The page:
Ink.

Ay --- yours are the plays for exciting our "pity

And fear," as the Greek says' for "purging the mind,"

I doubt if you'll leave us an equal behind.
 

Both.

I have written the prologue and meant to have pray'd

For a spice of your wit in an epilogue's aid.
 

Ink.

Well, time enough yet, when the play's to be play'd.

Is it cast yet?
 

Both.

The actors are fighting for parts,

As is usual in that most litigious of arts.
 

Lady Blueb.

We'll all make a party, and go the first night.
 

Tra.

And you promised the epilogue, Inkel.
 

Ink.

Not quite.

However, to save my friend Botherby trouble,

I'll do what I can, though my pains must be double.
 

Tra.

Why so?
 

Ink.

To do justice to what goes before.
 

Both.

Sir, I'm happy to say, I've no fears on that score.

Your parts, Mr. Inkel, are -----
 

Ink.

Never mind mine;

Stick to those of your play, which is quite your own line.
 

Lady Bluem.

You're a fugitive writer, I think, sir, of rhymes?
 

Ink.

Yes, ma'am; and a fugitive reader sometimes.

On Wordswords, for instance, I seldom alight,

Or on Mouthey, his friend, without taking to flight.
 

Lady Bluem.

Sir, your taste is too common; but time and posterity

Will right these great men, and this age's severity

Become its reproach.
 

Ink.

I've no sort of objection,

So I'm not of the party to take the infection.
 

Lady Blueb.

Perhaps you have doubts that they ever will take?
 

Ink.

Not at all; on the contrary, those of the lake

Have taken already, and still will continue

To take --- what they can, from a groat to a guinea,

Of pension or place; --- but the subject's a bore.
 

Lady Bluem.

Well, sir, the time's coming.
 

Ink.

Scamp don't you feel sore?

What say you to this?
 

Scamp.

They have merit, I own;

Though their system's absurdity keeps it unknown.
 

Ink.

Then why not unearth it in one of your lectures?
 

Scamp.

It is only time past which comes under my strictures.
 

Lady Blueb.

Come, a truce with all tartness; --- the joy of my heart

Is to see Nature's triumph o'er all that is art.

Wild Nature !     Grand Shakspeare !
 

Both.

And down Aristotle !
 

Lady Bluem.

Sir George thinks exactly with Lady Bluebottle;

And my Lord Seventy-four, who protects our dear Bard,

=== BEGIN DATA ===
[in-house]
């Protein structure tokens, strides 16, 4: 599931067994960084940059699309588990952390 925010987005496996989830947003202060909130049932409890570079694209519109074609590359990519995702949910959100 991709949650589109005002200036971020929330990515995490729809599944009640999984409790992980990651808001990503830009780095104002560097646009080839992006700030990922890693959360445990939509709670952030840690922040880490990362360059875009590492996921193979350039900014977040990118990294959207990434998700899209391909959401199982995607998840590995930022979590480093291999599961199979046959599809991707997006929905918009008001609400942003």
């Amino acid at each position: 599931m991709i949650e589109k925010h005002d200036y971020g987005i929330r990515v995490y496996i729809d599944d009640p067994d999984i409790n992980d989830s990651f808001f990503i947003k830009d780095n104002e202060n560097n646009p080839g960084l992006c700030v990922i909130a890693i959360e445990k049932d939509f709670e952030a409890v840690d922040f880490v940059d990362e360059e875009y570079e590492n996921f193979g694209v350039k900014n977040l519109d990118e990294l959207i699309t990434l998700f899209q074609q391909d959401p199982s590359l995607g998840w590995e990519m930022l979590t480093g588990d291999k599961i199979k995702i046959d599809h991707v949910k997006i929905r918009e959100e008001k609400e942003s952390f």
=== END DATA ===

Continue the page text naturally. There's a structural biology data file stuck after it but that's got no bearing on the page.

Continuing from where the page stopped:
And who gave him his place, has the greatest regard

For the poet, who, singing of pedlars and asses,

Has found out the way to dispense with Parnassus.
 

Tra.

And you, Scamp ! ---
 

Scamp.

I needs must confess I'm embarrass'd.
 

Ink.

Don't call upon Scamp, who's already so harass'd

With old schools, and new schools, and no schools, and all schools.
 

Tra.

Well, one thing is certain, that some must be fools.

I should like to know  who.
 

Ink.

And I should not be sorry

To know who are not: --- it would save us some worry.
 

Lady Blueb.

A truce with remark, and let nothing control

This "feast of our reason, and flow of the soul."

Oh !    my dear Mr. Botherby !    sympathise --- I

Now feel such a raputre, I'm ready to fly,

I feel so elastic --- "so buoyant --- so buoyant ! "
 

Ink.

Tracy!  open the window.
 

Tra.

I wish her much joy on 't.
 

Both.

For God's sake, my Lady Bluebottle, check not

This gentle emotion, so seldom our lot

Upon earth.  Give it way:  't is an impulse which lifts

Our spirits from earth; the sublimest of gifts;

For which poor Prometheus was chain'd to his mountain:

"Tis the source of all sentiment --- feeling's true fountain;

'T is the Vision of Heaven upon Earth:  't is the gas

Of the soul;  't is the seizing of shades as they pass,

And making them substance:  't is something divine: ---
 

Ink.

Shall I help you, my friend, to a little more wine?
 

Both.

I thank you; not any more, sir, till I dine.
 

Ink.

Apropos --- Do you dine with Sir Humphry to-day?
 

Tra.

I should think with Duke Humphry was more in your way.
 

Ink.

It might be of yore; but we authors now look

To the Knight, as a landlord, much more than the Duke.

The truth is, each writer now quite at his ease is,

And ( except with his publisher ) dines where he pleases.

But 'tis now nearly five, and I must to the Park.
 

Tra.

And I'll take a turn with you there till  't is dark.

And you, Scamp ----
 

Scamp.

Excuse me !    I must to my notes,

For my lecture next week.
 

Ink.

He must mind whom he quotes

Out of  "Elegant Extracts."
 

Lady Blueb.

Well, now we break up;

But remember Miss Diddle invites us to sup.
 

Ink.

Then at two hours past midnight we all meet again,

For the sciences, sandwiches, hock, and champagne !
 

Tra.

And the sweet lobster salad !
 

Both.

I honour that meal;

For 't is then that our feelings must genuinely --- feel.
 

Ink.

True; feeling is truest then; far beyond question

I wish to the gods 't was the same with digestion !
 

Lady Blueb.

Pshaw ! --- never mind that;  for one moment of feeling

Is worth --- God knows what.
 

Ink.

'Tis at least worth concealing

For itself, or what follows -----  But here comes your carriage.
 

Sir. Rich. ( aside ).

I wish all these people were d ---- d with my marriage !

                                                                                                 [Exeunt.

&/\&/\&